The Geffrye Museum case study

A total of twenty-one visitors (19 women and 2 men) in ten groups were included in this study. There was almost an even spread in the 16–18, 25–34, 45–54 and 55–64 age groups. In ethnic background, all members of the groups were African-Caribbean.

People choose to visit museums for a number of reasons. Specifically in this study, responses were categorized across the following three dimensions: 1) introspection, 2) political/participatory, and 3) social event. The first two categories of motivation were identified in this study for the first time.

Introspection (10 groups)

People who have this motivation are actively seeking types of experiences where they are ‘transported’ back in time and place. This experiential state is characterized by their need to self-reflect, feel connected to and rediscover their own personal/family/community history, and often results in feeling a sense of (personal and collective) achievement and pride. This category is related to the ‘home’ theme of the exhibition as well as the Museum’s content.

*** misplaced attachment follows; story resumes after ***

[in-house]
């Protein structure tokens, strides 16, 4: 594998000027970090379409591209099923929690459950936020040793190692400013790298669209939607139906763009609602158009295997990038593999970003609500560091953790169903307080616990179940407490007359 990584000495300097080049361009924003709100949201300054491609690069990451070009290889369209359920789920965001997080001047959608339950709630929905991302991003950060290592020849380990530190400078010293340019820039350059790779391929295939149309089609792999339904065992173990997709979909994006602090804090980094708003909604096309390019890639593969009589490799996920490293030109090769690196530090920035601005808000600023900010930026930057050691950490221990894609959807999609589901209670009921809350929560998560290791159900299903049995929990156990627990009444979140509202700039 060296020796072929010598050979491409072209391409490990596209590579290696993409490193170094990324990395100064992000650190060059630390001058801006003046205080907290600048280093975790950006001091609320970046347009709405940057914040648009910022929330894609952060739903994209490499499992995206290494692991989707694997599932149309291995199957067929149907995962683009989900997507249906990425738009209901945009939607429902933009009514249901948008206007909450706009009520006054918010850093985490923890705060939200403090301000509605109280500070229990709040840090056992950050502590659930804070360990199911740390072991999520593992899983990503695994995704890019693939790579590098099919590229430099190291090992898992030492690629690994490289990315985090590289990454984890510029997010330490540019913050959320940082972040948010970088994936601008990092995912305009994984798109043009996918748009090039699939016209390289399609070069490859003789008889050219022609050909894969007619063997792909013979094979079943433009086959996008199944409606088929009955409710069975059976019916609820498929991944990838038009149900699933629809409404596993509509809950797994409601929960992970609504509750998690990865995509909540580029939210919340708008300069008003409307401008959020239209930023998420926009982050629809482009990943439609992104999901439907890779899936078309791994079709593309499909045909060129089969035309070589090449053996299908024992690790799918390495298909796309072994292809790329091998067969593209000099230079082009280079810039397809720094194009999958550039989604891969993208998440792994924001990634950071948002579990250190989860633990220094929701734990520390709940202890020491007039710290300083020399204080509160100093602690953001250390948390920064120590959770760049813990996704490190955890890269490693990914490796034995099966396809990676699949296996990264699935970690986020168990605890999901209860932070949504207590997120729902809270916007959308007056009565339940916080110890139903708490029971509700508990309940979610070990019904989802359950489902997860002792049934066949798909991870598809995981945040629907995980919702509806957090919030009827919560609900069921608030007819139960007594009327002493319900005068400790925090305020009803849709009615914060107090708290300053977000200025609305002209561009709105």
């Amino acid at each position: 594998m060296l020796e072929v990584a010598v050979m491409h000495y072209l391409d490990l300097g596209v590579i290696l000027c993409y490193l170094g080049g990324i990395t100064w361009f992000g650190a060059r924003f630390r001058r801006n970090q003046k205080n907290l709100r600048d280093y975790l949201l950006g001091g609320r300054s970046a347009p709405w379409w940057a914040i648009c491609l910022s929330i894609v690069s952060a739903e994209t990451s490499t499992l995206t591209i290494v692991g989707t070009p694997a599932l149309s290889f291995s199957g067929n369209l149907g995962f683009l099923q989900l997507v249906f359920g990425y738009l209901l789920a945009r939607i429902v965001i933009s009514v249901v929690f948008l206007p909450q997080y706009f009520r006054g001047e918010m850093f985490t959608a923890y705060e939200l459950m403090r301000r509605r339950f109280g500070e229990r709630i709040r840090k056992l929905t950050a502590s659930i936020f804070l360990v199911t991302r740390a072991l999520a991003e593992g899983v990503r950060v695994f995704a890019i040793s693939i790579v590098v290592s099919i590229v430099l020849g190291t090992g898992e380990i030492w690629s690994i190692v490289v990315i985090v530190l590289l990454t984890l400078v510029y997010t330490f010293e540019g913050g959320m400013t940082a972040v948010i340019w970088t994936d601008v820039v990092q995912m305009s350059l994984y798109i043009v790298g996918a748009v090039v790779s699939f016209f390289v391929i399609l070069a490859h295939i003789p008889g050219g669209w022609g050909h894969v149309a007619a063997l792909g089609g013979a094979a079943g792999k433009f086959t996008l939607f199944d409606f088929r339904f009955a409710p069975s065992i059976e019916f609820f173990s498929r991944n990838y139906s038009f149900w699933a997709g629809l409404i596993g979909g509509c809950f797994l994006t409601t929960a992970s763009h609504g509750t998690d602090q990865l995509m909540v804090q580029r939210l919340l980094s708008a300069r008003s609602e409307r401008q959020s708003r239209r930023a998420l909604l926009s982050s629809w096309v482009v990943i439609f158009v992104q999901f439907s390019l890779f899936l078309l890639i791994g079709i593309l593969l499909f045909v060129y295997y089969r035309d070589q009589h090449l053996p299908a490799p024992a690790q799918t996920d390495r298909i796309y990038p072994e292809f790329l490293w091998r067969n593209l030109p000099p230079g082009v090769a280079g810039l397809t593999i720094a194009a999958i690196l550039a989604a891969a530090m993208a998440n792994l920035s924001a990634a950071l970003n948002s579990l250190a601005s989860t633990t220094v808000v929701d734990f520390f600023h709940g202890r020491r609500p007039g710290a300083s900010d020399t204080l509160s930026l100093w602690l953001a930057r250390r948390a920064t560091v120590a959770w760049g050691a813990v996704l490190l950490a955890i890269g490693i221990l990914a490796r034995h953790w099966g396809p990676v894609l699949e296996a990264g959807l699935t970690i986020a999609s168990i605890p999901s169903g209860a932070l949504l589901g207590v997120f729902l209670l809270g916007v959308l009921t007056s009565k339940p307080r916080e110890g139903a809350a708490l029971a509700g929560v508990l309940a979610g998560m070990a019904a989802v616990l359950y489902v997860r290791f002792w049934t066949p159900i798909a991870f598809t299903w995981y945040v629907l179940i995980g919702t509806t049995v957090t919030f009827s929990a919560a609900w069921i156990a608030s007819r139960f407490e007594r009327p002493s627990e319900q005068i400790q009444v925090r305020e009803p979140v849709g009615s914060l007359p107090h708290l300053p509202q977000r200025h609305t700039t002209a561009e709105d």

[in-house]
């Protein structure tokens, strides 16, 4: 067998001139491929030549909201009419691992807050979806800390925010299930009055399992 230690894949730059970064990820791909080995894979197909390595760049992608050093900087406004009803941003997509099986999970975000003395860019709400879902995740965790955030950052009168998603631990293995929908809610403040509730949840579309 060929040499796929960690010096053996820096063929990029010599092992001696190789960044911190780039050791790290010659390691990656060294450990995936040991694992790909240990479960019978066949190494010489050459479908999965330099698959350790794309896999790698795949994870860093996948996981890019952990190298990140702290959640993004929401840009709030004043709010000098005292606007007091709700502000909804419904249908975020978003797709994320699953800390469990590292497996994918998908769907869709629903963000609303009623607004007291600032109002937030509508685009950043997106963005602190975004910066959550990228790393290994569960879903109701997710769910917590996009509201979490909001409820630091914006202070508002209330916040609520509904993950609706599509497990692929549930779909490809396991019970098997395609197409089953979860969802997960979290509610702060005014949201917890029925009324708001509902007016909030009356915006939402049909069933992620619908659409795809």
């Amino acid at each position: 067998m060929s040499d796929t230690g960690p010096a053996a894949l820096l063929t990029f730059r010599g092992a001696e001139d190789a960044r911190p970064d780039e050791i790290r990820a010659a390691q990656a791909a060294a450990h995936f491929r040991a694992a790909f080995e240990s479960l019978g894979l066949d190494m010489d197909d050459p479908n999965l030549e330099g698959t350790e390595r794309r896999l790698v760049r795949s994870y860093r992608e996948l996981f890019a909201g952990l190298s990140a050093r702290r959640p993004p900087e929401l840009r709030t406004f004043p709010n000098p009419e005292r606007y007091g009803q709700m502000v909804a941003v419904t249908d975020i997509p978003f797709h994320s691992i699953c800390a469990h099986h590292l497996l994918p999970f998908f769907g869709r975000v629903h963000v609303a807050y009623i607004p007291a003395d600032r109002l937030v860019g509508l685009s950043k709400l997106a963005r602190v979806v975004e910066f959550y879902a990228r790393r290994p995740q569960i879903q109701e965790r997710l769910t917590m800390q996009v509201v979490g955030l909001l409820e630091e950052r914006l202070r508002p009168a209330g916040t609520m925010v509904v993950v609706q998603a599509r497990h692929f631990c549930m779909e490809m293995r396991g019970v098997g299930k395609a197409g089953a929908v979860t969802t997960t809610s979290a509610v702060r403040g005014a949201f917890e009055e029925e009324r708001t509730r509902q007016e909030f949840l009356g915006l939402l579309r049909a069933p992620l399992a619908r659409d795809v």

All groups who participated in this study said that their main motivation for visiting was their need to have a very personal, immediate and ‘authentic’ experience of the ‘home’ of their childhood. The vast majority of them reported actively seeking this type of experience through their participation in a number of events, activities and organizations that focus on black culture. Four visitor groups made a distinction between the type of experience the WIFR offered as compared to other cultural events and activities: they saw it as more ‘tactile’, more immediate, more personal, more ‘authentic’. For them it offered the type of experience that can transport you back ‘home’ with all its colours, smells, sounds, patterns and memories.